IRVING R. KAUFMAN, Chief Judge:
A mere glimpse into the multifarious financial manipulations of Robert Vesco reveals a web of corporate and personal transactions of astonishing intricacy. Although the appellants before us do not include Mr. Vesco, himself, who we note parenthetically has refused to return to the Southern District of New York
On November 27, 1972, the Securities and Exchange Commission [SEC] filed a complaint in the Southern District of New York, SEC v. Vesco et al., 72 Civ. 5001, against 42 individual and corporate defendants
On March 16, 1973, ICC, without admitting or denying the allegations in the Commission's complaint, consented to the entry of final judgment against it in the SEC action.
The order also provided that the newly-appointed board of directors "shall replace the existing board of directors of International Controls, and shall have full power under applicable corporate law to conduct the affairs of International Controls in conjunction with the Special Counsel. . . ."
Given this mandate, Special Counsel David Butowsky, on June 7, 1973, filed a complaint on behalf of ICC against 32 individual and corporate defendants,
Since Robert L. Vesco, the principal orchestrator of the alleged fraud, had already fled the United States and resisted efforts to induce him to return, ICC moved quickly to prevent the dissipation of assets to which it would be entitled if its lawsuit should be successful. Accordingly, ICC first obtained temporary restraining orders and then, on July 3, 1973, secured preliminary injunctions against Vesco & Co. and the Fairfield Group. Vesco & Co. was enjoined from disposing of the 846,380 shares of ICC
Having sketched the broad outlines of the litigation resulting from Vesco's extraordinarily complex manipulations, and which spawned the three appeals before us, we can now turn to the specific claims asserted by each appellant. Although of common origin, each appeal rests on factual and legal contentions sufficiently different to warrant separate discussion.
II. THE FAIRFIELD GROUP APPEAL
The factual basis for the preliminary injunction issued against the Fairfield Group is not disputed. Thus, Judge Stewart did not find it necessary to hold an evidentiary hearing as a predicate to granting injunctive relief. See SEC v. Frank, 388 F.2d 486 (2d Cir. 1968). On its part, ICC filed four affidavits in support of its motion: (1) by David Butowsky, Special Counsel; (2) by Allen Shinn, a court-appointed director and President of ICC; (3) by Laurence B. Richardson, Jr., former President, Chief Operating Officer and director of ICC; (4) by Malcolm McAlpin, a former director of ICC. In response, the Fairfield Group submitted an affidavit by Joel M. Grady, President of Skyways and Fairfield Aviation, Executive Vice President of Fairfield General, and a director of all three corporations.
During the six-month period from June to December 1971, ICC spent $600,000-$700,000 to refurbish the plane. These improvements, however, were not of the sort generally associated
On November 19, 1971, ICC incorporated Fairfield General as a wholly-owned subsidiary. Subsequently, on December 8, 1971, at a board of directors meeting crucial to the alleged fraud, the ICC board first approved the transfer of ICC's Fairfield Aviation stock to Fairfield General, in return for additional stock in Fairfield General and second, voted to issue all of the Fairfield General stock to the shareholders of ICC as a dividend in kind. Both Richardson and McAlpin, members of the board of directors on December 8, stated in their affidavits that, at the time of this meeting, they had not been informed either of the improvement expenditures or of the termination and ownership of improvements provisions of the Boeing 707 lease and, had they known of these facts, they would not have approved the dividend of the Fairfield General stock.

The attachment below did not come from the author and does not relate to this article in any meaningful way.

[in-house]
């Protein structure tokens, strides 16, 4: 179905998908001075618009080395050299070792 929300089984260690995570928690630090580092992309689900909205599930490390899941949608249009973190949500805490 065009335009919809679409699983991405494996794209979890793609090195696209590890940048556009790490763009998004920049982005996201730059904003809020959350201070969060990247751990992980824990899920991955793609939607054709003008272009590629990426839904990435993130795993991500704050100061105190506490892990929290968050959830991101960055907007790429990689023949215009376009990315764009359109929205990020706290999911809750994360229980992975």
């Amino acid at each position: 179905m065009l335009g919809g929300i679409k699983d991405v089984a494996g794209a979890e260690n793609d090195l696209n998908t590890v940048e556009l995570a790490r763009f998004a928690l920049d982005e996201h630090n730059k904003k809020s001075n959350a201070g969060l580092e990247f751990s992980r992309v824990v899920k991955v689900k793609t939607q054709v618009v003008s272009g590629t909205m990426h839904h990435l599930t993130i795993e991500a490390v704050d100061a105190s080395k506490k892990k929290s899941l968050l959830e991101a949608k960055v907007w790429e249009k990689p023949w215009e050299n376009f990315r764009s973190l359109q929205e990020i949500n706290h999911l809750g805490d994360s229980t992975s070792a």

Based on the foregoing facts, ICC claims in its complaint that it was fraudulently deprived of the Boeing 707 aircraft since, as a result of the spin-off of Fairfield General and its wholly-owned subsidiaries, Fairfield Aviation and Skyways, that asset is no longer under its control. Moreover, in exacerbation of this loss, ICC contends that it remains obligated to Skyways under the onerous 707 lease. ICC claims that the motive for the spin-off was Vesco's concern that he might lose control over ICC and, as a consequence, be forced to relinquish his personal use of the 707. Accordingly, to foreclose that eventuality, Vesco sought to shelter the aircraft in a corporate shell free from ICC's control, a corporation such as Fairfield General in which all of the directors were Vesco associates.
The Fairfield Group responded by filing a motion to dismiss the complaint, asserting a lack of subject matter jurisdiction under the 1934 Act. They urged that while ICC may have stated a claim of internal corporate mismanagement, it had not stated or proved a claim cognizable under Section 10(b), the only section of the 1934 Act relied on by ICC, and Rule 10b-5 thereunder. Absent subject matter jurisdiction under the 1934 Act, moreover, the Fairfield Group contended that the suit must be dismissed as to them because, as New Jersey corporations doing no business in New York, service of process could only be valid under the provision for nationwide service of process, 15 U.S.C. § 78aa, if the 1934 Act were applicable.
A. Subject Matter Jurisdiction
Under Section 10(b)
Section 10 of the 1934 Act provides:
Rule 10b-5 of the Commission provides:
in connection with the purchase or sale of any security.